TikTok has pushed Chinese propaganda to millions of Europeans

TikTok has pushed Chinese propaganda to millions of Europeans

TikTok has flooded millions of Europeans with ads from Chinese state propaganda outlets on topics like COVID-19 and tourism in the troubled Xinjiang region, according to an analysis of a recent ad library conducted by Forbes.

The ads echoed messages pushed by China state media, including one that touted Xinjiang as a sought-after tourist destination by showing adorable cats playing on the Great Wall of China, which stretches into Xinjiang.

However, it’s been reported that China’s Xinjiang region arrests and detains over a million Muslin Uyghurs.

Another advert that ran on TikTok as recently as last week featured a vlogger who accused Western media of lying about the Chinese government’s human rights abuses.

Forbes also found political ads featuring an academic criticizing US and European resistance to China’s Belt and Road Initiative, massive global infrastructure push that aims to build railroads, highways, energy pipelines and other arteries linking the country with Europe, Africa and other parts of Asia.

TikTok shared the advertising-based database on July 20, and Forbes found that as of Wednesday, more than 1,000 ads from Chinese state media outlets have run on European users’ feeds since October 2022.


More than 1,000 ads from Chinese state media outlets have run on European users’ TikTok feeds since October 2022, according to the platform’s latest ad library update that was analyzed by Forbes.
REUTERS

The advertisements came from forums like The People’s Daily, the official newspaper of the Central Committee of the Chinese Communist Party, and Beijing-based television network CGTN, which is controlled by the same committee.

The ad library showed that millions of users across Austria, Belgium, the Czech Republic, Germany, Greece, Hungary, Italy, Ireland, the Netherlands, Poland and the United Kingdom have seen these ads.

Data for the United States, Canada, Australia and other countries outside of Europe was not yet available on the database.

References to Xinjiang appeared in 92 of 124 adverts promoted by one Chinese state propaganda outlet’s social media account, according to Forbes.

An ad from March sponsored by China News International showed a man doing a traditional dance and was captioned “Xinjiang is a good place!” the outlet reported.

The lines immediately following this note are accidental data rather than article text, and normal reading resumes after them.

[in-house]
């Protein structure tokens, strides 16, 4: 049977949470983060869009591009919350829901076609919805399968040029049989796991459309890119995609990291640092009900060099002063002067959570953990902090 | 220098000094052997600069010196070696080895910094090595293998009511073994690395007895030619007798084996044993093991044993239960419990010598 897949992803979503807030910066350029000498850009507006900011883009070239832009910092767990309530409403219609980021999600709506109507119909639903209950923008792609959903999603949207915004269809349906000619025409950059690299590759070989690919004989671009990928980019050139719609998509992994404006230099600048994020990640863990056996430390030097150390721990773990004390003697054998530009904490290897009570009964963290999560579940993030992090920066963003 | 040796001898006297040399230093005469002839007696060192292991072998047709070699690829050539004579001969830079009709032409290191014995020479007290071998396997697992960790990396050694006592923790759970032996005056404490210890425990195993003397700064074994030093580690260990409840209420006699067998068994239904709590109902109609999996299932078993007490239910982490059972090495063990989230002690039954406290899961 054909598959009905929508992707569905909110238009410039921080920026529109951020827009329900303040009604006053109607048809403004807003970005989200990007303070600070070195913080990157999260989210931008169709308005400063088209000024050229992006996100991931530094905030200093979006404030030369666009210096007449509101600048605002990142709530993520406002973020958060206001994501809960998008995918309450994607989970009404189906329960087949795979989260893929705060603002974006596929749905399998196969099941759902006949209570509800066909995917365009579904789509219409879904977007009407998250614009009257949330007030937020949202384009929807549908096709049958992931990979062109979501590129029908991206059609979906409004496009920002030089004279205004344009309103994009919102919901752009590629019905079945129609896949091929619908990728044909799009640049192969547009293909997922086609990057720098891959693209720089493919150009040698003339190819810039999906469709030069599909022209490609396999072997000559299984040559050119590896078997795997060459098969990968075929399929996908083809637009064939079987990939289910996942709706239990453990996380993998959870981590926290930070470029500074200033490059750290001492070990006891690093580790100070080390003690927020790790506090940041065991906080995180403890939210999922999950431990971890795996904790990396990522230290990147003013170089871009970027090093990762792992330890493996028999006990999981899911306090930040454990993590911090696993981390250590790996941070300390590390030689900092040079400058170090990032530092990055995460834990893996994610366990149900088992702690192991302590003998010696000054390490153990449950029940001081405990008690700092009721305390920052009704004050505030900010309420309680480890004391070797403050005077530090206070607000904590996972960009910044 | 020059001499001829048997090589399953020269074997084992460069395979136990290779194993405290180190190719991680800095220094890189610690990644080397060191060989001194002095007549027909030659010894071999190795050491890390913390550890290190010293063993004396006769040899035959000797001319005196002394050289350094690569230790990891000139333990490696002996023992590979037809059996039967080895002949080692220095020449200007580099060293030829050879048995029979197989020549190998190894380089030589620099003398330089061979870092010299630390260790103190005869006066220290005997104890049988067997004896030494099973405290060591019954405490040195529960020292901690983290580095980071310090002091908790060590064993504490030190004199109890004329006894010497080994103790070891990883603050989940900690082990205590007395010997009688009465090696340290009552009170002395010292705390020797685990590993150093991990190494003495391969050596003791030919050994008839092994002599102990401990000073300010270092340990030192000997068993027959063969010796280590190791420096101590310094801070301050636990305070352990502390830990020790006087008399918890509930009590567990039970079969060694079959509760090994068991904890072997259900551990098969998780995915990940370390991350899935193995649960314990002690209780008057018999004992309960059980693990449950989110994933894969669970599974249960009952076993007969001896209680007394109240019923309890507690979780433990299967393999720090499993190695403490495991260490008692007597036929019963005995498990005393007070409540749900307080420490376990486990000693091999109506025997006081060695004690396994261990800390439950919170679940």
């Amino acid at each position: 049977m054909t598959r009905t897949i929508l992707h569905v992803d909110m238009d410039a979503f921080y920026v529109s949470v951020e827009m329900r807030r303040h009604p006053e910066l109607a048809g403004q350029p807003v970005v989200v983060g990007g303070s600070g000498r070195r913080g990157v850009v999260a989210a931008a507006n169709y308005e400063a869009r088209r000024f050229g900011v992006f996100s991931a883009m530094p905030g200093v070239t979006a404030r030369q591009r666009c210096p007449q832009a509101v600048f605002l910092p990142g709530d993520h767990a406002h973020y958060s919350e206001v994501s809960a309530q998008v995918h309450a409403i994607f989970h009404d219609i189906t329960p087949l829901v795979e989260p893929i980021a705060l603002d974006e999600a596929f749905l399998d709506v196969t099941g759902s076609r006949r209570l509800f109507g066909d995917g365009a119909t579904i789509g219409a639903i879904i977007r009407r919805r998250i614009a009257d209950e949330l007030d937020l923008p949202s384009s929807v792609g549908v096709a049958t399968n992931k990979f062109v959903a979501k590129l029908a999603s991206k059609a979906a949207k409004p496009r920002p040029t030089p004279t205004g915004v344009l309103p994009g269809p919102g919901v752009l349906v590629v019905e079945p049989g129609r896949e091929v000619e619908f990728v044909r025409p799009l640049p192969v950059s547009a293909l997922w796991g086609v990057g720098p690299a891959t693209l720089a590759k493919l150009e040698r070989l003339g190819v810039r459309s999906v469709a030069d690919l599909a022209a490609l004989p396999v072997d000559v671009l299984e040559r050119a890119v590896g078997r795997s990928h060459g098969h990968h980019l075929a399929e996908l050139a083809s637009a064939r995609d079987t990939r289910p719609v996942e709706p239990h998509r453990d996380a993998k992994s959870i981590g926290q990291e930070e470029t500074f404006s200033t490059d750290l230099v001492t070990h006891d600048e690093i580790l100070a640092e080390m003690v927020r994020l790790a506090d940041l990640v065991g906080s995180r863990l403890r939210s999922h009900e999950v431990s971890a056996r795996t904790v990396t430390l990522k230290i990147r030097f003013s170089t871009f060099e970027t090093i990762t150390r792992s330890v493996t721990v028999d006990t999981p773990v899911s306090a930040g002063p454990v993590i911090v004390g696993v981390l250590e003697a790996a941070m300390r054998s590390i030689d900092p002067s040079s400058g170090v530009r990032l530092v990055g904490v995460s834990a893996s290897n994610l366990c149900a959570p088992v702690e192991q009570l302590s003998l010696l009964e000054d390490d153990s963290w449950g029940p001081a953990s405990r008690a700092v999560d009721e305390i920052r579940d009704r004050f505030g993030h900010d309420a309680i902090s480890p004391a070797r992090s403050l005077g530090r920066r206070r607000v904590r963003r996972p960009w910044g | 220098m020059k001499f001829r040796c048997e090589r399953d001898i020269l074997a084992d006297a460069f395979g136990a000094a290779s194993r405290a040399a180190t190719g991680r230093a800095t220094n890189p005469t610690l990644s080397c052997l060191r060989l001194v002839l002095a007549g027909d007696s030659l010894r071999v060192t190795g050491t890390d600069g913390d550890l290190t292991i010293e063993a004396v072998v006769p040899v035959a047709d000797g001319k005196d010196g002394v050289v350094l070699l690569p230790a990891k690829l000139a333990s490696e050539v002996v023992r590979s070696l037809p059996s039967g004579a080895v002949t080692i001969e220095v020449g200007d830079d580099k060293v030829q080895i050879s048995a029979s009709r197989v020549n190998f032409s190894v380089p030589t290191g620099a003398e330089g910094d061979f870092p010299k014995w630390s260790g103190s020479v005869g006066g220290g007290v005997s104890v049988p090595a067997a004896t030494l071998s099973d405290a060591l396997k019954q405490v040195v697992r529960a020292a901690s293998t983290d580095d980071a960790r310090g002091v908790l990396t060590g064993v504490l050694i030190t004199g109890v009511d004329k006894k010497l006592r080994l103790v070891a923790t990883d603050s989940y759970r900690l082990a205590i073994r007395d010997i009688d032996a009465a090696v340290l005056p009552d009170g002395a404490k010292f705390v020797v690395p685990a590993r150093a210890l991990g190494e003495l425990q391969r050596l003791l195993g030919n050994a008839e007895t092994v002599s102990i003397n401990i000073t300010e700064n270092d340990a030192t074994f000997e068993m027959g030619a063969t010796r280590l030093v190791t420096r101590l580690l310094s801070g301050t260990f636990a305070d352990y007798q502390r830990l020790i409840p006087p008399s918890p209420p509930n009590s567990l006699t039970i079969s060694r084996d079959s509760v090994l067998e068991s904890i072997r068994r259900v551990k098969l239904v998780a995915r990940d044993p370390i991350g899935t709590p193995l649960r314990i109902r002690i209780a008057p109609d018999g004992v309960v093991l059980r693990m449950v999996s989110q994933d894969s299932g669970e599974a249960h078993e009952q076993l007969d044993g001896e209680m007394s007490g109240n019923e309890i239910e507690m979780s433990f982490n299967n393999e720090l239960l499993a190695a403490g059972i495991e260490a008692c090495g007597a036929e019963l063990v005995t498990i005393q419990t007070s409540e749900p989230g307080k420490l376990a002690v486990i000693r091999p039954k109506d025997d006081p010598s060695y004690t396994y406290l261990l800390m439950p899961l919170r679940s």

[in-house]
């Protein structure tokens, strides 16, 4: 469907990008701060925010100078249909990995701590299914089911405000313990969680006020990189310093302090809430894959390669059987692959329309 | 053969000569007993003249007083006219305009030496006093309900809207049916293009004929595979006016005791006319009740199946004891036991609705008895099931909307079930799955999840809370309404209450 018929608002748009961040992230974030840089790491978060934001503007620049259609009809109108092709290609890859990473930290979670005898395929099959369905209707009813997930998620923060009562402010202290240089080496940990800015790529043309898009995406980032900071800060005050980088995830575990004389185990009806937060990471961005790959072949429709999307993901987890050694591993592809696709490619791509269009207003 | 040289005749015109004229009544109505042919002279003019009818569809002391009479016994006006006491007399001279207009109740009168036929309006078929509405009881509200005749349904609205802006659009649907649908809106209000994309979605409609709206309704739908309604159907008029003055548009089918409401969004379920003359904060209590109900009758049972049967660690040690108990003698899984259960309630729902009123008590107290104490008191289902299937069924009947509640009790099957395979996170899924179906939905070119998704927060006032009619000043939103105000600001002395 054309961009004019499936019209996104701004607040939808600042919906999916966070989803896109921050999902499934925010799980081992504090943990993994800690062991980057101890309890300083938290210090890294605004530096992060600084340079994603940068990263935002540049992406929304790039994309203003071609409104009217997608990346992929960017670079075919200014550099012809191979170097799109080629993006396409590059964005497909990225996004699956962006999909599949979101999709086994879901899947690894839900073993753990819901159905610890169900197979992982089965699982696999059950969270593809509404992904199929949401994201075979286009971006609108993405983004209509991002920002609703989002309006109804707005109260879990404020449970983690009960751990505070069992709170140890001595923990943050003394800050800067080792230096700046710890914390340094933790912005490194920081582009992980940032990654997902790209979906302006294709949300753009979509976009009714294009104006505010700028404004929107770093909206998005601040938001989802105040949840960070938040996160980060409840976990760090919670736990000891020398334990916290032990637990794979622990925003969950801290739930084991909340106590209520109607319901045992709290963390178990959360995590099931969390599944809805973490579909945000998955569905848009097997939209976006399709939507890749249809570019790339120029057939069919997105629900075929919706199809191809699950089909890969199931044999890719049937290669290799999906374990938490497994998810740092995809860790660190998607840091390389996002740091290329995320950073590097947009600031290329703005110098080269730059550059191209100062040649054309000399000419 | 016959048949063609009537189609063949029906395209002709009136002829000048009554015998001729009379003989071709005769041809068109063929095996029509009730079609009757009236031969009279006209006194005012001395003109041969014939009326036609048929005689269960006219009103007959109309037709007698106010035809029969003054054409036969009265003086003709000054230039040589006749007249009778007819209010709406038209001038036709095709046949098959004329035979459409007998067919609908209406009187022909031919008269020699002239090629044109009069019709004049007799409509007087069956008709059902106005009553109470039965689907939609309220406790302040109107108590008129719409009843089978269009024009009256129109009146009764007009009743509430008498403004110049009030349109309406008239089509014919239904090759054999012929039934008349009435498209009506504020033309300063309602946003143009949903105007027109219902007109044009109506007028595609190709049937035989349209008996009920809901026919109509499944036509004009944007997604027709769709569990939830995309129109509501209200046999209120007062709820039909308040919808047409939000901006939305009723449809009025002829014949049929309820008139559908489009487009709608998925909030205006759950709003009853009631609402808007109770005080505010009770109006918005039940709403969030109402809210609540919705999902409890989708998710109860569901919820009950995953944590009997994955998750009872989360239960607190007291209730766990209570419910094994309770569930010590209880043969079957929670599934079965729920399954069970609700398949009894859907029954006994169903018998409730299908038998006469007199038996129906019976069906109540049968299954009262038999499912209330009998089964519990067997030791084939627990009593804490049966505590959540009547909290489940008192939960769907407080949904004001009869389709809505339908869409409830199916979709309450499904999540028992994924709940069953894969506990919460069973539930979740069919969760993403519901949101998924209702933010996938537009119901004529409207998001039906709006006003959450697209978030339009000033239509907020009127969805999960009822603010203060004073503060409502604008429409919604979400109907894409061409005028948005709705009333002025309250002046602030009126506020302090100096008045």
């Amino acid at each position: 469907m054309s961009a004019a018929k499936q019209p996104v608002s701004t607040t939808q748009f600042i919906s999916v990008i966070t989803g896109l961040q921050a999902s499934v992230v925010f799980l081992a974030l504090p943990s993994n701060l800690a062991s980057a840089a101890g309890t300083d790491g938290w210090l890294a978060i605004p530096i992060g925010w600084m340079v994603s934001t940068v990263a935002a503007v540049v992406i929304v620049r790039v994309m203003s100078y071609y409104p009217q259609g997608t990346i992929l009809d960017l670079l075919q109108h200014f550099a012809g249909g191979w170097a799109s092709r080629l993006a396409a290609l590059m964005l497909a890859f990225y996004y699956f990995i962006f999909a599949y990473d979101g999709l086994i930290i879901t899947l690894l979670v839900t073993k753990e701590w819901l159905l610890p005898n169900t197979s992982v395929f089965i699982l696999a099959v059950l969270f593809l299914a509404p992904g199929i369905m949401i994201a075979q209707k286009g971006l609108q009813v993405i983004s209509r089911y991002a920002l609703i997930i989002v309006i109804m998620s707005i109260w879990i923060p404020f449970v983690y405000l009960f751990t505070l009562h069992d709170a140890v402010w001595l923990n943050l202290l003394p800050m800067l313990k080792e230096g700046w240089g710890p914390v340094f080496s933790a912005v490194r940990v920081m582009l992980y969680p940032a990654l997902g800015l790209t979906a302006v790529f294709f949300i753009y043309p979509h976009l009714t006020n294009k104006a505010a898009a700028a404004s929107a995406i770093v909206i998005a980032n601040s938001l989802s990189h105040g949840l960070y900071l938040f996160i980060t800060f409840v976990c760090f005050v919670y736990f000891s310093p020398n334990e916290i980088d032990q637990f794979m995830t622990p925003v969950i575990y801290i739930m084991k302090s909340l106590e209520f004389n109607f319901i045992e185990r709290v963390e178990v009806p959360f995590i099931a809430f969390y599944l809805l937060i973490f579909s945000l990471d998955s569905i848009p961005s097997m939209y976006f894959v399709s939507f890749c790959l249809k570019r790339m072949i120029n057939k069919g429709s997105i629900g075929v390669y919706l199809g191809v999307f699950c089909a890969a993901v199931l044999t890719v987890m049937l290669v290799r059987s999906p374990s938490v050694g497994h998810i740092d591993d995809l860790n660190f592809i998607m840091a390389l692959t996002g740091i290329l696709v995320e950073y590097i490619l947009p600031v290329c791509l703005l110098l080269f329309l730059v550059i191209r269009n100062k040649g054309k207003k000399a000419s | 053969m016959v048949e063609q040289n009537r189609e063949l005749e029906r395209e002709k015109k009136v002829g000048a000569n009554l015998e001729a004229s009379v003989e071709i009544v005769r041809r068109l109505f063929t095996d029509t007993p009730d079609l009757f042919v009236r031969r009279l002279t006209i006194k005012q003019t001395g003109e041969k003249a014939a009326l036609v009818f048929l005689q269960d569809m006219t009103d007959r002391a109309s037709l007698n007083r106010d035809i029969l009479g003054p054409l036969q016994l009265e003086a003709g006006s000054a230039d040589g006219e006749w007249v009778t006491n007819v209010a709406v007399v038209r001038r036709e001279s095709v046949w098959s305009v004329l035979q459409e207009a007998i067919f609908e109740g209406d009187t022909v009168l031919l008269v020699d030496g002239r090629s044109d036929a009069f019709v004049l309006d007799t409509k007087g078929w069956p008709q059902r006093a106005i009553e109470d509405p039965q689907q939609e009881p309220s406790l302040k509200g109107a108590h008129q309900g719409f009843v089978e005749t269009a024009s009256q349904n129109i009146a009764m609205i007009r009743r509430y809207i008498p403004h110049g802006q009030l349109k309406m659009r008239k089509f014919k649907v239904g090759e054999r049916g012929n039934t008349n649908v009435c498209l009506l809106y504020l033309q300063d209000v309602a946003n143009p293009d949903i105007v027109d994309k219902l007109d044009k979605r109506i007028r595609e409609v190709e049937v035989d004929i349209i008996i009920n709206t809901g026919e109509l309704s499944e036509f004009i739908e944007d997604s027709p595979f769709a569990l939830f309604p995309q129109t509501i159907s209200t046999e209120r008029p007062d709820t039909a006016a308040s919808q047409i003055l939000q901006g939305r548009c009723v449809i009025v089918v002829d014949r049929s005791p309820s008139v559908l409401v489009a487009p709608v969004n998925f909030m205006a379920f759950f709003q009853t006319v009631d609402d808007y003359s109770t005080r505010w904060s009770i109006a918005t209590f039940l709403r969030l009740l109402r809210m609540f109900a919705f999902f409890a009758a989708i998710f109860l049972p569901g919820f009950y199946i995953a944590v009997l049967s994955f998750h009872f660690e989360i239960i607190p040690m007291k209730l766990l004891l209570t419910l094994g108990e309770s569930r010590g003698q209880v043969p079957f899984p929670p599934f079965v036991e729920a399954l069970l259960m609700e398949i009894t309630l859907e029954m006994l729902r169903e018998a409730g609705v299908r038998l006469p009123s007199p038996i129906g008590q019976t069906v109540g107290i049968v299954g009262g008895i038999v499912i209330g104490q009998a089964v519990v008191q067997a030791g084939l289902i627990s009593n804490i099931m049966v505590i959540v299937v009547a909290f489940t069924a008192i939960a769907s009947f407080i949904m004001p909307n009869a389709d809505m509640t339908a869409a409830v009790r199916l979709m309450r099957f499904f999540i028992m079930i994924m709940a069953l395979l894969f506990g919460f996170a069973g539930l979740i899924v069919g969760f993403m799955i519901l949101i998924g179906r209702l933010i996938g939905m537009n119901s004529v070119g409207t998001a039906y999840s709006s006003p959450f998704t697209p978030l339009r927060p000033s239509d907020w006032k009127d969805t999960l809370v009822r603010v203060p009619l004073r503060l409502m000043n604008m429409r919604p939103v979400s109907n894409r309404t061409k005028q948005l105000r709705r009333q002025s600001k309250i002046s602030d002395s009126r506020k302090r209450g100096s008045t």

And in yet another, a CGTN host visited an elementary school in the county of Pishan in Xianjiang, where Australian authorities have located as many as six detention centers where prisoners are reportedly forced into labor.

Reports of unjust arrests where Uyghur men and women are chained to pipes in jail cells for days and denied proper healthcare led British lawmakers to approve a parliamentary motion declaring that the Asian country’s policies against its Uyghur minority population amounted to genocide and crimes against humanity.

However, the motion is non-binding and does not compel the British government to act.


One questionable ad touted Xinjiang as a sought-after tourist destination by showing adorable cats playing on the Great Wall of China, which stretches into Xinjiang, where there's been reports of Uyghur people being thrown in jail.
One questionable ad touted Xinjiang as a sought-after tourist destination by showing adorable cats playing on the Great Wall of China, which stretches into Xinjiang, where there’s been reports of Uyghur people being thrown in jail.
Getty Images

The ads don’t align with what’s stated on the FAQ page for TikTok’s ad library, which states that the app “does not show political or election ads on the platform.”

“You will not be able to find ads of political nature in the Commercial Content Library,” it adds.

According to TikTok’s ad policies, the short-form video-sharing platform also prohibits advertising about social issues, elections and politics, though they note that “government entities may be eligible to advertise if working with a TikTok Sales Representative.”

Representatives for the ByteDance-owned company did not immediately respond to The Post’s request for comment.

However, TikTok spokeswoman Jamie Favazza told Forbes that the app didn’t categorize Daily, Global Times and other state-controlled media outlets as government agencies, so the exception that these official bodies would receive does not apply.

The Post has also sought comment from The People’s Daily, CGTN and China News International.

US government officials have long warned that TikTok gives the Chinese Communist Party “supreme access” to to all user data.


TikTok CEO Shou Zi Chew
According to TikTok’s ad policies, users cannot post about social issues, elections and politics. (Pictured: TikTok CEO Shou Zi Chew)
Bloomberg via Getty Images

Critics have alleged that China can use the platform to snoop on the more than 150 million users in the US.

In May, Montana Gov. Greg Gianforte signed legislation to ban the Chinese-owned TikTok from operating in the state as of Jan. 1, 2024, making it the first state to ban the video app.


Source by [New York Post]

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